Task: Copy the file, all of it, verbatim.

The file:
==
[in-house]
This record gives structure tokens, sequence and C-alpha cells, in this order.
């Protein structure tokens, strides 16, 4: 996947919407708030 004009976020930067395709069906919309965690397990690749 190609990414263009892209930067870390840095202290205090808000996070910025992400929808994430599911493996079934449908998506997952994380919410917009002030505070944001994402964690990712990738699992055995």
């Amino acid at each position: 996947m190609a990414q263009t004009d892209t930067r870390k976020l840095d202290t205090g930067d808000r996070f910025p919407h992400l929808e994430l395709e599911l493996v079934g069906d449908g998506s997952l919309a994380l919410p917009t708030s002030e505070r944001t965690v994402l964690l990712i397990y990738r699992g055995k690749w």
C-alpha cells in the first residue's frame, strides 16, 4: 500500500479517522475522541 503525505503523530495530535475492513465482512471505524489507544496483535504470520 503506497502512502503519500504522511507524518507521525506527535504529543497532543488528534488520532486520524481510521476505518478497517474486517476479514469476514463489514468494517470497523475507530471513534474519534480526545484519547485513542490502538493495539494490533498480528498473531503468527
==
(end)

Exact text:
[in-house]
This record gives structure tokens, sequence and C-alpha cells, in this order.
């Protein structure tokens, strides 16, 4: 996947919407708030 004009976020930067395709069906919309965690397990690749 190609990414263009892209930067870390840095202290205090808000996070910025992400929808994430599911493996079934449908998506997952994380919410917009002030505070944001994402964690990712990738699992055995």
């Amino acid at each position: 996947m190609a990414q263009t004009d892209t930067r870390k976020l840095d202290t205090g930067d808000r996070f910025p919407h992400l929808e994430l395709e599911l493996v079934g069906d449908g998506s997952l919309a994380l919410p917009t708030s002030e505070r944001t965690v994402l964690l990712i397990y990738r699992g055995k690749w």
C-alpha cells in the first residue's frame, strides 16, 4: 500500500479517522475522541 503525505503523530495530535475492513465482512471505524489507544496483535504470520 503506497502512502503519500504522511507524518507521525506527535504529543497532543488528534488520532486520524481510521476505518478497517474486517476479514469476514463489514468494517470497523475507530471513534474519534480526545484519547485513542490502538493495539494490533498480528498473531503468527